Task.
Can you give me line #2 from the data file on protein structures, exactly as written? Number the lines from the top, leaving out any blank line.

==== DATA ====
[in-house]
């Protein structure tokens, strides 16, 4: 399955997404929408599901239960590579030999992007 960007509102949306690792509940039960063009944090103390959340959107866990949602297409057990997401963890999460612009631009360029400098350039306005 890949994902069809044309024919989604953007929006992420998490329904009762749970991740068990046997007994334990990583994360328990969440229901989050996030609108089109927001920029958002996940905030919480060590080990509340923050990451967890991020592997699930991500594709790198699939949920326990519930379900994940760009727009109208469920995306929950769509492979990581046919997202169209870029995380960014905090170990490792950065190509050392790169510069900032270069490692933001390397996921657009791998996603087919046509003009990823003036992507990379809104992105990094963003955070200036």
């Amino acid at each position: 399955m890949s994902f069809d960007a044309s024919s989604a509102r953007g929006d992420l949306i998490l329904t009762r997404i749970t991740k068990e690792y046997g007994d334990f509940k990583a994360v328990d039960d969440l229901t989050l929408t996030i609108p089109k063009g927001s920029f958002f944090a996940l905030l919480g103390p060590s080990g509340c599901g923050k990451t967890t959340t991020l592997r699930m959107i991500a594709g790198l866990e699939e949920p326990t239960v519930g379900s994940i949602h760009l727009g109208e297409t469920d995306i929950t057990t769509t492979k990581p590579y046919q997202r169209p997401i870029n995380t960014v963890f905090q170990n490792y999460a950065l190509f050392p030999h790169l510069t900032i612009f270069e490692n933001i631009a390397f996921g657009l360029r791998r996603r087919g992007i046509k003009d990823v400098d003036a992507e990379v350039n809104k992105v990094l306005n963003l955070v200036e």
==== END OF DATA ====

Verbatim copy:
């Protein structure tokens, strides 16, 4: 399955997404929408599901239960590579030999992007 960007509102949306690792509940039960063009944090103390959340959107866990949602297409057990997401963890999460612009631009360029400098350039306005 890949994902069809044309024919989604953007929006992420998490329904009762749970991740068990046997007994334990990583994360328990969440229901989050996030609108089109927001920029958002996940905030919480060590080990509340923050990451967890991020592997699930991500594709790198699939949920326990519930379900994940760009727009109208469920995306929950769509492979990581046919997202169209870029995380960014905090170990490792950065190509050392790169510069900032270069490692933001390397996921657009791998996603087919046509003009990823003036992507990379809104992105990094963003955070200036």